6. Juan Nicasio as a starter this season?

IP / ERA / K/9 / BB/9

62.1 / 5.05 / 9.1 / 3.6

Nicasio as a reliever?

IP / ERA / K/9 / BB/9

38 / 3.79 / 12.6 / 3.1

Nicasio is better suited for the bullpen, where his velocity spikes and his lack of a third pitch is less important.

7. To complete the Nova trade, the Pirates announced this week they are sending left-handed pitching prospect Stephen Tarpley and outfield prospect Tito Polo to the New York Yankees. The completed deal means the Pirates traded four top-30-ranked prospects, according to MLB.com, on deadline day to acquire Nova, trade Liriano and acquire one player controlled beyond this season (Drew Hutchison).

8. Jordy Mercer has received praise for his defense, with Clint Hurdle saying he should be a Gold Glove candidate. Mercer is sure-handed and has a quick release and accurate arm. But his Defensive Runs Saved, according to Baseball Info Solutions, has declined from +9 in 2014 to zero last season to -9 this season.

9. One other troubling trend regarding Andrew McCutchen: His rate of pulled ground balls is up (71 percent) from his career average (61 percent). Defenses, in turn, have thrown a career-high number of defensive shifts at him. McCutchen has put the ball in play against 121 shifts this season compared to 55 last season.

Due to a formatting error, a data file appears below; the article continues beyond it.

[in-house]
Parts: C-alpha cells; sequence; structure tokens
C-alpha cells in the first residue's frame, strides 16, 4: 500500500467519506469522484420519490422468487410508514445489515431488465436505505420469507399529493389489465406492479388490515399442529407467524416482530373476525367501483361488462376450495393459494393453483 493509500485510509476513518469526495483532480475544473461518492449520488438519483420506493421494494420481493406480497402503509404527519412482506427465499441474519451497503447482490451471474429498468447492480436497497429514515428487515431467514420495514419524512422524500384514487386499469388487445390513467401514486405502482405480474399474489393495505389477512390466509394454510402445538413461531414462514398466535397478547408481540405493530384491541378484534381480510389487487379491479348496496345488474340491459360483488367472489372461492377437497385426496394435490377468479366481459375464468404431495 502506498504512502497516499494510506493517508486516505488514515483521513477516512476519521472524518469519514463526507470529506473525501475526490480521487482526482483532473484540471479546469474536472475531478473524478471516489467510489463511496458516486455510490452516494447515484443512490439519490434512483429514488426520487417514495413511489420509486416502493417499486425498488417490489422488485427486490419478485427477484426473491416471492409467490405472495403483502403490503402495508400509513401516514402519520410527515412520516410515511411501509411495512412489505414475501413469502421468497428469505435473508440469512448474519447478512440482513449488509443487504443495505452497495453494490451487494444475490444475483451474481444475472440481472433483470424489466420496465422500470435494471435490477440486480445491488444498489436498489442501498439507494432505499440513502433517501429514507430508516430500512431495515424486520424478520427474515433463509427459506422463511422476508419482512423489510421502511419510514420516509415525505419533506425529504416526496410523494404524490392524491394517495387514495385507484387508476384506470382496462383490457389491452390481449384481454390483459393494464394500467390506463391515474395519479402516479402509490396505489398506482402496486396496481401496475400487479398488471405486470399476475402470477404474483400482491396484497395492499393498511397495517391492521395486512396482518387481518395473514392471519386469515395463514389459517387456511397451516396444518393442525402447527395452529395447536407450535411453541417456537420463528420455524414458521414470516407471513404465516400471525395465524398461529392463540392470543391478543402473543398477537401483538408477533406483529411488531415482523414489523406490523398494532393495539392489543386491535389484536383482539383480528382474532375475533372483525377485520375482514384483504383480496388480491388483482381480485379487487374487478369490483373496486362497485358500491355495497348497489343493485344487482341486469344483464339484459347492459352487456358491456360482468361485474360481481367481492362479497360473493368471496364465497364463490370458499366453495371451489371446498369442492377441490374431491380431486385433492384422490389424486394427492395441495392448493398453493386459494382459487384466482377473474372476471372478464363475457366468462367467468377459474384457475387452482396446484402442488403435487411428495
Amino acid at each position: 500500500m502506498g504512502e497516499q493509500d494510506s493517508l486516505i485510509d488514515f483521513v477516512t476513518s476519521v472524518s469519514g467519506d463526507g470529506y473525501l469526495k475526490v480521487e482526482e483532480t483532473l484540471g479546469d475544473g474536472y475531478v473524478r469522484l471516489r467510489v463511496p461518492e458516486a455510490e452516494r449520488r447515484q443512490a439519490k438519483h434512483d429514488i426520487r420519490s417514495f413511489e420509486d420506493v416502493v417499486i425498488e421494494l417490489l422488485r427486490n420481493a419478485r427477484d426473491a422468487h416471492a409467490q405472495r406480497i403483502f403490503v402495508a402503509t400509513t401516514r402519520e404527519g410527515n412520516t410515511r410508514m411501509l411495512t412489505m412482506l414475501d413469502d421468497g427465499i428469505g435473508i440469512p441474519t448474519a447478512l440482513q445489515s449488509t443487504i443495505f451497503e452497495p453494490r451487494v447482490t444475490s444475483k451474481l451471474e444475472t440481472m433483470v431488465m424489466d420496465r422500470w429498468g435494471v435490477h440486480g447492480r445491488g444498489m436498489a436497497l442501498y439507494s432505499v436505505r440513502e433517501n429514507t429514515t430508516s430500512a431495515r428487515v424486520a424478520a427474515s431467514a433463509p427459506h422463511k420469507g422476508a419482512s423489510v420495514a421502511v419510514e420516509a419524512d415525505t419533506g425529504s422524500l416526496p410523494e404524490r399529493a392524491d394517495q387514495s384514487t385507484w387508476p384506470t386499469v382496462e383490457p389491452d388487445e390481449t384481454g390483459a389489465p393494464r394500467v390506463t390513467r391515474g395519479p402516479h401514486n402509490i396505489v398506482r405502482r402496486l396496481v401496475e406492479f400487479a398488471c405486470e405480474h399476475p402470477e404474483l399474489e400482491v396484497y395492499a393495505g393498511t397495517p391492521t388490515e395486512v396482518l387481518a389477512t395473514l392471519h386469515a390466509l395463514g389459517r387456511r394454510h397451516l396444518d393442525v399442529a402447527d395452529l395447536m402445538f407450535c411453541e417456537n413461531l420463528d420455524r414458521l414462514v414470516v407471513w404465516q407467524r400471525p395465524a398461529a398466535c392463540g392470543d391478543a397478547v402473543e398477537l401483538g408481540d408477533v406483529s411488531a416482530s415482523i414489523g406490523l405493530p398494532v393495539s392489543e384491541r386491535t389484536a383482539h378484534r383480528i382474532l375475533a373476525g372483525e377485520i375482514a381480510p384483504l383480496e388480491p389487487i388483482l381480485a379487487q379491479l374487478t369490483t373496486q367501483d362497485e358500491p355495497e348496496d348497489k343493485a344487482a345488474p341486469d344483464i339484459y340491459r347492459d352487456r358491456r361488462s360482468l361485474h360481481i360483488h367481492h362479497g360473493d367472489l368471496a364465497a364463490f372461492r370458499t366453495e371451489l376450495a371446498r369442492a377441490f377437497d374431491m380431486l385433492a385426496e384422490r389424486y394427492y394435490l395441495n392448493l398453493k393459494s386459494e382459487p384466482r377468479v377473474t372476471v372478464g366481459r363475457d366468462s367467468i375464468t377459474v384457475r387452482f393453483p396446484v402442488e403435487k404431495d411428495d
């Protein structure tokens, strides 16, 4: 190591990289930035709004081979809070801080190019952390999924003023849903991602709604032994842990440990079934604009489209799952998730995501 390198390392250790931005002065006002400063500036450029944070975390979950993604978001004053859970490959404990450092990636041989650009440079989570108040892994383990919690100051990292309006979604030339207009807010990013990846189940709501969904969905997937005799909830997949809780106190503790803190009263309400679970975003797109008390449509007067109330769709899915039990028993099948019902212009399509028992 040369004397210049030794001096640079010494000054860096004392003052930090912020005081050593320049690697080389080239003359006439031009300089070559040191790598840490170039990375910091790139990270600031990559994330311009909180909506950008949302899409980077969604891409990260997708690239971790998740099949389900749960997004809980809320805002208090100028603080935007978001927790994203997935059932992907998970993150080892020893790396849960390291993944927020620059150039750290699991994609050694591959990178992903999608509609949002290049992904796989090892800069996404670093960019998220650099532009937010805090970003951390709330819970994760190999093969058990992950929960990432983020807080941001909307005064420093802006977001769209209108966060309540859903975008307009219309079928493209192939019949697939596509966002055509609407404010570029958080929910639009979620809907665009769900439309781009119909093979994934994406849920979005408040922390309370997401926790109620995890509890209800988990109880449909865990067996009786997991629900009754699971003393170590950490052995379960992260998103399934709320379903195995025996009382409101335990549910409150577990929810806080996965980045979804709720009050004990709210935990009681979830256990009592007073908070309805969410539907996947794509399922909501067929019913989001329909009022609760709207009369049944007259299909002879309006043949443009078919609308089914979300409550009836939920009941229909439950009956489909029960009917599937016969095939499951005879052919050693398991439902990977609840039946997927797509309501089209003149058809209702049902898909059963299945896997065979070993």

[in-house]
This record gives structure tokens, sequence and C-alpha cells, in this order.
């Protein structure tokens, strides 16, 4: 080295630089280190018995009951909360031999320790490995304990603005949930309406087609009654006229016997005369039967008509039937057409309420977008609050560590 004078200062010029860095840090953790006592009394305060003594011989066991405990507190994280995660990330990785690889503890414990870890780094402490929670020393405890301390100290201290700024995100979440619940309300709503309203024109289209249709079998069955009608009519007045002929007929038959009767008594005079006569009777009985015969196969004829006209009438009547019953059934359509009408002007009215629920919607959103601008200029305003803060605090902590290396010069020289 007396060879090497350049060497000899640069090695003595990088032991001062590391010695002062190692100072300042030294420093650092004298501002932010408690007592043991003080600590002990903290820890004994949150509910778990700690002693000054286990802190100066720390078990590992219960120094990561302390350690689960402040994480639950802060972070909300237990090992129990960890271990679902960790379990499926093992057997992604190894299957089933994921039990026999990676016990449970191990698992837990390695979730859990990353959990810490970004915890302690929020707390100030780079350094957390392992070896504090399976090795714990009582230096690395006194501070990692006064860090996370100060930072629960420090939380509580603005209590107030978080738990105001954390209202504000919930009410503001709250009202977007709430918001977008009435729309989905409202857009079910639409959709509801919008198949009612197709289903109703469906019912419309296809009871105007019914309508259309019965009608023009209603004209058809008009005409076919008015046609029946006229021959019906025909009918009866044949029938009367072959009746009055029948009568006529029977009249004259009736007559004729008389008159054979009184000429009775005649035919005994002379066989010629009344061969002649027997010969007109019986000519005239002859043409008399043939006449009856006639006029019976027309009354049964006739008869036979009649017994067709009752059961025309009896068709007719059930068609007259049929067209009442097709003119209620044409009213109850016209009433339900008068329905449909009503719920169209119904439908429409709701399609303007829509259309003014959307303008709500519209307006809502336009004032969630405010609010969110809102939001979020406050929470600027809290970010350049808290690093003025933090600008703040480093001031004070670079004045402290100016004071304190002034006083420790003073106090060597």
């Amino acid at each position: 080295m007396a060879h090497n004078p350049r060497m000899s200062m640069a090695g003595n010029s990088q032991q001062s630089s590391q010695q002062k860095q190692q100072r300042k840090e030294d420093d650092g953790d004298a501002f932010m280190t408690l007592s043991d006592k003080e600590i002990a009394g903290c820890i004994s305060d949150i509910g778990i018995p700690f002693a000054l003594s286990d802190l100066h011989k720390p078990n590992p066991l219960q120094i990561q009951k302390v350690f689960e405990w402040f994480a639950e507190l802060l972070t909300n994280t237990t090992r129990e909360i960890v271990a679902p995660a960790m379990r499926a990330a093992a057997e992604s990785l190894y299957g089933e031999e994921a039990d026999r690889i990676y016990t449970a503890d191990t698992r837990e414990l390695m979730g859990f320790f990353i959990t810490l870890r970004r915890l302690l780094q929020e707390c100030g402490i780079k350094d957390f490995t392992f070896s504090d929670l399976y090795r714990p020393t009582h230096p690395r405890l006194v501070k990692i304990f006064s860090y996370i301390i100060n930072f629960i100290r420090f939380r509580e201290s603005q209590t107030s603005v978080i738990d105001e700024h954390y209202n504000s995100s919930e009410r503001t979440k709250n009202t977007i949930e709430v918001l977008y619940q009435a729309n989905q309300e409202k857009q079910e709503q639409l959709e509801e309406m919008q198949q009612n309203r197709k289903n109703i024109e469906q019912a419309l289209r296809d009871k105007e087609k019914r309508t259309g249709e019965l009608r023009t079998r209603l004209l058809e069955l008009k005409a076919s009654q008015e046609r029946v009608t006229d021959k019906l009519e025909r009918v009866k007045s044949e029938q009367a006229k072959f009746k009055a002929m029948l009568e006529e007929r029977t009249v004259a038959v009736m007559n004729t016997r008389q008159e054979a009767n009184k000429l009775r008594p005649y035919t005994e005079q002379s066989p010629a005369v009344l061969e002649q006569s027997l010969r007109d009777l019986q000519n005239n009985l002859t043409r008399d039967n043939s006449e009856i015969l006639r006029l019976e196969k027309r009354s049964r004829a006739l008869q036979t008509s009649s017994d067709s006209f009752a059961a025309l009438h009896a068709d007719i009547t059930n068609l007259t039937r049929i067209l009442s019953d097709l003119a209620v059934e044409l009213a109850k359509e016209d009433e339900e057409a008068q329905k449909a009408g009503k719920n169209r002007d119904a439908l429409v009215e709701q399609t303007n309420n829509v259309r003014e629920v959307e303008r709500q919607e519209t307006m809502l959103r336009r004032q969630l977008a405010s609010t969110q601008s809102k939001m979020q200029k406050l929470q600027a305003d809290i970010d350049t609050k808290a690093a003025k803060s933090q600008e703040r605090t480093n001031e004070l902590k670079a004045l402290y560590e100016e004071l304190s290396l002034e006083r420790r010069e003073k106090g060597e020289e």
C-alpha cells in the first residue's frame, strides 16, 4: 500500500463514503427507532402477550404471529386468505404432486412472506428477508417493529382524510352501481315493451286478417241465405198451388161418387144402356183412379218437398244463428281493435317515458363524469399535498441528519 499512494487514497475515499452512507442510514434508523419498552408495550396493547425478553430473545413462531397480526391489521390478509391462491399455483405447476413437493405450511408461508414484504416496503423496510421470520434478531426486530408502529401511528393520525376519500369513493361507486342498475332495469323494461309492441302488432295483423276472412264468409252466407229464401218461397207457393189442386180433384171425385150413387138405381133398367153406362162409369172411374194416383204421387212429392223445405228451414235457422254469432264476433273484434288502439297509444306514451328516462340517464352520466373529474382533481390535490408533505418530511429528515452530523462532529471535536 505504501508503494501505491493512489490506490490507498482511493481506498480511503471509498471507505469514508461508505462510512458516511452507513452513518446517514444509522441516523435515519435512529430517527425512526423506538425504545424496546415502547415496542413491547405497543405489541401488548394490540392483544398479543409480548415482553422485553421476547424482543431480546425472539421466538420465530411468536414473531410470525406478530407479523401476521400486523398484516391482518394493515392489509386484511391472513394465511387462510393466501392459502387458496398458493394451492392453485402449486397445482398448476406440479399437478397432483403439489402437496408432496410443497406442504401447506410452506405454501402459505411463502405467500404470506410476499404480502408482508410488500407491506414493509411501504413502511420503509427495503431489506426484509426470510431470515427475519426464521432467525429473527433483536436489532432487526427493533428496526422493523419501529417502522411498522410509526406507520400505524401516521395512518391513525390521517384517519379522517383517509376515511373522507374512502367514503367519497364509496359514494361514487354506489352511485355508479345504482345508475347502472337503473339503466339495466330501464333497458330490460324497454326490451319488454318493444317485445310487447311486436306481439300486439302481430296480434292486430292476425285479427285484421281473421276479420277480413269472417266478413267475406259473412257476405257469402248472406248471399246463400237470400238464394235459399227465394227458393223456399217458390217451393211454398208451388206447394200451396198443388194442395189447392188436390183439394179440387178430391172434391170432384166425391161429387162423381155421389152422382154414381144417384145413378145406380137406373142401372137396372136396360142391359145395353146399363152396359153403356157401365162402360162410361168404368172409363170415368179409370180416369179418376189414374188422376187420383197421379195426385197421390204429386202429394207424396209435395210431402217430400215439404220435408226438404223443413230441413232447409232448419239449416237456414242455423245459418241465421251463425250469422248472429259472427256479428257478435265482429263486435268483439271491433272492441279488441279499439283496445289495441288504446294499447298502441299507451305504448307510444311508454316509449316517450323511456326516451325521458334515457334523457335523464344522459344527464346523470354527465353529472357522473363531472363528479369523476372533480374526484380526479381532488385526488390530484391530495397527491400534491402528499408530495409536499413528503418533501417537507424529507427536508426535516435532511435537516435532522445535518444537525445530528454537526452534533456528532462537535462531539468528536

Travis Sawchik is a Tribune-Review staff writer. Reach him at [email protected] or via Twitter @Sawchik_Trib.

TribLIVE commenting policy

You are solely responsible for your comments and by using TribLive.com you agree to our Terms of Service.

We moderate comments. Our goal is to provide substantive commentary for a general readership. By screening submissions, we provide a space where readers can share intelligent and informed commentary that enhances the quality of our news and information.

While most comments will be posted if they are on-topic and not abusive, moderating decisions are subjective. We will make them as carefully and consistently as we can. Because of the volume of reader comments, we cannot review individual moderation decisions with readers.

We value thoughtful comments representing a range of views that make their point quickly and politely. We make an effort to protect discussions from repeated comments either by the same reader or different readers

We follow the same standards for taste as the daily newspaper. A few things we won't tolerate: personal attacks, obscenity, vulgarity, profanity (including expletives and letters followed by dashes), commercial promotion, impersonations, incoherence, proselytizing and SHOUTING. Don't include URLs to Web sites.

We do not edit comments. They are either approved or deleted. We reserve the right to edit a comment that is quoted or excerpted in an article. In this case, we may fix spelling and punctuation.

We welcome strong opinions and criticism of our work, but we don't want comments to become bogged down with discussions of our policies and we will moderate accordingly.

We appreciate it when readers and people quoted in articles or blog posts point out errors of fact or emphasis and will investigate all assertions. But these suggestions should be sent via e-mail. To avoid distracting other readers, we won't publish comments that suggest a correction. Instead, corrections will be made in a blog post or in an article.